ALU: What, outside of other books/writers, inspires your writing?
PF: My primary inspiration is music. There are specific composers/musicians I tend to listen to a lot, Arvo Pärt, Mozart, Loreena McKennitt, Strauss’s Four Last Songs, Bill Evans, Schubert, various Russian Orthodox liturgical music, some Celtic music, Van Morrison, The Band, as examples. There are many more. I’ll listen to someone every day for a period of time, then maybe not for months or years. Music has a deep effect on my writing; the images created by sound and, especially voice, the rhythms of musical lines, etc. At one time, years ago, Bill Evans’ long flowing improvisational lines had an impact on how I constructed my own long lines. Music is a fundamental language for me. My great-grandmother Anna, my grandfather Jacob, and my mother Margaret are all inspirations to me. They each carried mischief, curiosity and compassion. I’m also inspired by the lives of some of the artists I’ve known, some who achieved “success,” as it’s usually defined, and some who didn’t, but artists who are/were authentic in their work, doing their work for the sake of that work. Some of them are gone now, but their gifts, the conversations I had with them, these I remember.
thrilling, in the early morning light
thrilling, in the early morning light, a cool
june sky, and you, with your blackbird dna,
sitting on the grassy shoulder of a gravel road,
listening to the marsh, songers riding
cattails, unchapeled, flitting and trilling
a capella sparks, you have legged it this far,
and no further, you have paused at your
house, your found place, but you will forget
and be caught in the world and possessed,
you will stand at intersections, in museums,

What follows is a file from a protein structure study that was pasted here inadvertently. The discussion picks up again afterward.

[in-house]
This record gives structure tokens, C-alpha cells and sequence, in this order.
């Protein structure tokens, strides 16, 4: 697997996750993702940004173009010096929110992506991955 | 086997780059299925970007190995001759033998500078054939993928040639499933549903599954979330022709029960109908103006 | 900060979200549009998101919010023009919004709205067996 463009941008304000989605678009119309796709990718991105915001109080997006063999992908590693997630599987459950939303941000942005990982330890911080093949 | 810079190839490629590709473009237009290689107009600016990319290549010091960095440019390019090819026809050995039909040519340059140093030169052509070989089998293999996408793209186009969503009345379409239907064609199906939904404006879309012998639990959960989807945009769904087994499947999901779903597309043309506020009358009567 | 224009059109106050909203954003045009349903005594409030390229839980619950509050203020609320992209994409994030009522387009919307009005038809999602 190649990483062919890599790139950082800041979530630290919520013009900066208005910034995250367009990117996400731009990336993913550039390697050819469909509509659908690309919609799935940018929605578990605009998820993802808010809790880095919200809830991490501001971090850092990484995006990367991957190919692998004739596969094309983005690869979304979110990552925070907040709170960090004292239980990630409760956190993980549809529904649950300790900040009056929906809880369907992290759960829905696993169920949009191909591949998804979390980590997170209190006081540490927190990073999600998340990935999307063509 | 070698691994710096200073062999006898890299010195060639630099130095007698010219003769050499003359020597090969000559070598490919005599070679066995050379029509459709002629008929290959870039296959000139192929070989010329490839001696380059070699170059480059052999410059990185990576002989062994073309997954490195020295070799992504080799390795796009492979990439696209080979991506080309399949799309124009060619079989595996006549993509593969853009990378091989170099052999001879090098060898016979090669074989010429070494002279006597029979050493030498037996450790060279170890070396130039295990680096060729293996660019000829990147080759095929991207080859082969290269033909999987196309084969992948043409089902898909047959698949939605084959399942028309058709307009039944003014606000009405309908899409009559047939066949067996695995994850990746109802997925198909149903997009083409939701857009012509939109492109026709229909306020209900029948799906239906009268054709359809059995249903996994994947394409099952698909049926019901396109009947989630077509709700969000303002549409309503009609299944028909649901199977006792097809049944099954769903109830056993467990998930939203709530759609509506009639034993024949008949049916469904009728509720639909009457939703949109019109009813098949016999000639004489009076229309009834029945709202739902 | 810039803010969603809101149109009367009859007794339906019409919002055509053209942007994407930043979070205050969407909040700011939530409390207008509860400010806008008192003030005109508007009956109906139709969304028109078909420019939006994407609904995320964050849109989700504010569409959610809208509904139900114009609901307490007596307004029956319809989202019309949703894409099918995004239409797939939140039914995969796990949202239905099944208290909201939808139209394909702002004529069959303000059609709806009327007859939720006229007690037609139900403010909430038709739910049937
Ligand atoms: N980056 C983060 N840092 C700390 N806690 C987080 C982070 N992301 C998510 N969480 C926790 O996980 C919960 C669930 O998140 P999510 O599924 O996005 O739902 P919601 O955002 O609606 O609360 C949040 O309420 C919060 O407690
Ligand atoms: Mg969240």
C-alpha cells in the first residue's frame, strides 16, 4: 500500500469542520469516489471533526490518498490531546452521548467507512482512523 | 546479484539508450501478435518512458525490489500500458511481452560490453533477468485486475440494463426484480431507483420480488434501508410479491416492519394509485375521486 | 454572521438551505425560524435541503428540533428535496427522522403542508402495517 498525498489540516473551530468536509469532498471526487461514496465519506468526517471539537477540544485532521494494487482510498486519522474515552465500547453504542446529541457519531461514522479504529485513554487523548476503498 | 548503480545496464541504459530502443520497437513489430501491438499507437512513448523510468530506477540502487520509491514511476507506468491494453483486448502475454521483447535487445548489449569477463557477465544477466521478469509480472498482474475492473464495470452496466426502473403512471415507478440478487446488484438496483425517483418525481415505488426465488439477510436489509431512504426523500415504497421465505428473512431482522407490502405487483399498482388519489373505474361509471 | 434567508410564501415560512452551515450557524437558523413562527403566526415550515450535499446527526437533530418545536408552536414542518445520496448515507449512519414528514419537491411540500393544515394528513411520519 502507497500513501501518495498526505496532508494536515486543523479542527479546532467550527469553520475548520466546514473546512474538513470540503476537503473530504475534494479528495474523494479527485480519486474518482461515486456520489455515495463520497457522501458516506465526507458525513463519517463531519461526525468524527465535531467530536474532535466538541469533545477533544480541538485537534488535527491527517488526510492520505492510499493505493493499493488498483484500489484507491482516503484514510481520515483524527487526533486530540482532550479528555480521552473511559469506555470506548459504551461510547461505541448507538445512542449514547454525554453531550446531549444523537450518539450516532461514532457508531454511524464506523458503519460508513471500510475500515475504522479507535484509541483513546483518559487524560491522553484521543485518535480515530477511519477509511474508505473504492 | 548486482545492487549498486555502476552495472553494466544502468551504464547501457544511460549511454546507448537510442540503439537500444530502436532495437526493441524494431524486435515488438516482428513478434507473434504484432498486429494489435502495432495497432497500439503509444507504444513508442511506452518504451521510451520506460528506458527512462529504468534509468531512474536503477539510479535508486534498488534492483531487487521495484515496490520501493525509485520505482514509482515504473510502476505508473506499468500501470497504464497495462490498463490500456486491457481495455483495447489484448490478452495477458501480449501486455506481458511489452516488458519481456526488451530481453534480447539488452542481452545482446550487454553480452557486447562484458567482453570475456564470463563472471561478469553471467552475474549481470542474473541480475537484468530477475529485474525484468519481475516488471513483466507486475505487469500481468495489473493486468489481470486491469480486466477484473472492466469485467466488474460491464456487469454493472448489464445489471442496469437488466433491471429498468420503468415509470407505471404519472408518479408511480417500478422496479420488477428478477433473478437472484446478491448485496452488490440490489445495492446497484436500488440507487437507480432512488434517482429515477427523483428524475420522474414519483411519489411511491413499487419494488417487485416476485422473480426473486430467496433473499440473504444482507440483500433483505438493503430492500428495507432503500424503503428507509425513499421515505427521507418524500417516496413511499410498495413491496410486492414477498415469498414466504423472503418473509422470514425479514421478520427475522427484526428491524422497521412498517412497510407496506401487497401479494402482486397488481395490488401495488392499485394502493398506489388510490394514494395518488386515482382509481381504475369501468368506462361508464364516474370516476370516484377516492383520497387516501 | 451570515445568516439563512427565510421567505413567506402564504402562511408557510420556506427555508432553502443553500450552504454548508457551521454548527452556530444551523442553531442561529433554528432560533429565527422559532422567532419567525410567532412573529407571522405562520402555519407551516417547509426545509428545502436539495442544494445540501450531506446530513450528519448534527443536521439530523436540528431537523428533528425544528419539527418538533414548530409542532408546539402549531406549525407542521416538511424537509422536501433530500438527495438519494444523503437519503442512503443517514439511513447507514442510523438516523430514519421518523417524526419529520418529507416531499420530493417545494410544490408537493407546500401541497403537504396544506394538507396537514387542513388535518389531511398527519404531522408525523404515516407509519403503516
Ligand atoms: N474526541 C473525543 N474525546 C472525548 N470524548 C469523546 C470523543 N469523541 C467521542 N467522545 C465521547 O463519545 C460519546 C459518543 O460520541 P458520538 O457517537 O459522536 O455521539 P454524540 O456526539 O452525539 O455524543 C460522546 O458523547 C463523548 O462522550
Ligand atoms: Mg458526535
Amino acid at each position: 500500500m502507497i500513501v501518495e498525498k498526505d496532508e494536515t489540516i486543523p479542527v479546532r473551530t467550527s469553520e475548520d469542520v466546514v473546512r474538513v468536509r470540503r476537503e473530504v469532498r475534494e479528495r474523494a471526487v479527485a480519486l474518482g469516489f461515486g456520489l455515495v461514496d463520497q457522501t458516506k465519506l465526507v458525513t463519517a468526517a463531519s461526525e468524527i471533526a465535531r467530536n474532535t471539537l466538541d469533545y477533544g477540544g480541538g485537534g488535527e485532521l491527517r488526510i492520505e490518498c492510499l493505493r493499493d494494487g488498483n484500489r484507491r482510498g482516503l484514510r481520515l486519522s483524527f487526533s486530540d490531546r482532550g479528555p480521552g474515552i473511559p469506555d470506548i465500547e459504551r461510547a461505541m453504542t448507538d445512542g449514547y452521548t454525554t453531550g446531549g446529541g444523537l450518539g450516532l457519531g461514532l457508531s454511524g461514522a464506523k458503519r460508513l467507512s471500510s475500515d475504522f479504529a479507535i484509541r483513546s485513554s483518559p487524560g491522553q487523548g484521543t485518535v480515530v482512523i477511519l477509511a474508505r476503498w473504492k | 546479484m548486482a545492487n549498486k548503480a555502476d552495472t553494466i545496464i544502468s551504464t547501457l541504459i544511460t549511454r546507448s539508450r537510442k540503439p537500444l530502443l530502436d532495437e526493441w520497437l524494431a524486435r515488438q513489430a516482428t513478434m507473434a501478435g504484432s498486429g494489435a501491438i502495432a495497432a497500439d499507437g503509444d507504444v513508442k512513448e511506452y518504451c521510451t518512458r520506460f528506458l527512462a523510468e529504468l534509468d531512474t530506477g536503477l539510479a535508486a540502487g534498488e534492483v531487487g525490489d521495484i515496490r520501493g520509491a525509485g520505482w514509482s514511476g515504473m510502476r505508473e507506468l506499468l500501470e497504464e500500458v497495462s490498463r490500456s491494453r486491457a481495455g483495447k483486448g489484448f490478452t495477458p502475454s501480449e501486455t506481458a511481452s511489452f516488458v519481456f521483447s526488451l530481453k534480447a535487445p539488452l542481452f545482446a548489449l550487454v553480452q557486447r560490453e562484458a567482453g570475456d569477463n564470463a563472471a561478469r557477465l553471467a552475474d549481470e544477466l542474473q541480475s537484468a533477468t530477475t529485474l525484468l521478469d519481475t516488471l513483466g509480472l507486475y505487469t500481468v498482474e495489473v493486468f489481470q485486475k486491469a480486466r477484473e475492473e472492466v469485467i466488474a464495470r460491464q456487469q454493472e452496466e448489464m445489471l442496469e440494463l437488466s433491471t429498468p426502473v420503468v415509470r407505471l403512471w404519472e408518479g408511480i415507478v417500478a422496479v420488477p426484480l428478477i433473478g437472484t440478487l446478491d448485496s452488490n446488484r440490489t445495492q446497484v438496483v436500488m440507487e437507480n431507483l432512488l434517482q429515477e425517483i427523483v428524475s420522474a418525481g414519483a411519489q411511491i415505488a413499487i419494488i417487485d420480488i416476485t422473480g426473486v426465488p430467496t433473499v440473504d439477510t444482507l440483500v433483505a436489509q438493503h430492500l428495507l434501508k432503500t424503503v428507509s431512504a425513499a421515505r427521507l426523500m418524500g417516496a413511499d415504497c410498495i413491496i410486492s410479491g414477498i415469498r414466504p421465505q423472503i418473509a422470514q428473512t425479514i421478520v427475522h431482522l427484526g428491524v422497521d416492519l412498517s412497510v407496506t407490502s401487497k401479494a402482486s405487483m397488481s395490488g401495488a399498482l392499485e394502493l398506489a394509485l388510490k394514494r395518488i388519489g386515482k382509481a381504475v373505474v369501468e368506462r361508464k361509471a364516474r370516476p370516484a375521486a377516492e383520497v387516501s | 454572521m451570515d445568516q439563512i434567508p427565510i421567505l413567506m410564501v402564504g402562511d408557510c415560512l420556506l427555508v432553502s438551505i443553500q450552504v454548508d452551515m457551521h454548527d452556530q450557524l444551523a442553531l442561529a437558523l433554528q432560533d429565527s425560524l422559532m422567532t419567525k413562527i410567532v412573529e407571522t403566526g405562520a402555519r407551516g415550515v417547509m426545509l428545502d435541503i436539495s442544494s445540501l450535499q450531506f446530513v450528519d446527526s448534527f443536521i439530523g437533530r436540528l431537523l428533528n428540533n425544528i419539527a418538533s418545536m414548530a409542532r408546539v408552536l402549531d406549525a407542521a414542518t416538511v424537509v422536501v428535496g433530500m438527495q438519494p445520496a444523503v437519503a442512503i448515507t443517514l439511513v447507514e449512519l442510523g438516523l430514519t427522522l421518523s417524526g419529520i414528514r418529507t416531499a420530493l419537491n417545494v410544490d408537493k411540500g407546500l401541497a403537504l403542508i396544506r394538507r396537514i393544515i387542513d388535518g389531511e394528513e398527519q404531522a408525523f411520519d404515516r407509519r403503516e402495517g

until, again, the moment arrives, unbidden,
for you to go lost, walking down an empty
street, careless along a country road, and
them birds still trilling like it’s the fifth of
july, and you just born.
–From Songen by Patrick Friesen (Mother Tongue Publishing, 2018)
Patrick Friesen, formerly of Winnipeg, now lives in Victoria. He writes poetry, essays, drama, song lyrics and text for dance and music; he has also co-translated several Danish poetry books with P. K. Brask. He has collaborated with various musicians, choreographers and dancers and has recorded CDs of text and improv music with Marilyn Lerner, Peggy Lee and Niko Friesen. He was shortlisted for the Governor General’s Literary Award for Poetry in 1997, the Dorothy Livesay Poetry Prize in BC in 1998 and 2003, the Griffin Poetry Prize (a co-translation with Per Brask of Frayed Opus For Strings & Wind Instruments by Danish poet Ulrikka Gernes) in 2016, and the Fred Cogswell Award For Excellence in Poetry in 2016. He received the McNally Robinson Book of the Year Award in Manitoba in 1996 and the ReLit Award for poetry in 2012. In 2018 his play A Short History of Crazy Bone was staged by Theatre Projects Manitoba in March.
Photo credit: Xan Shian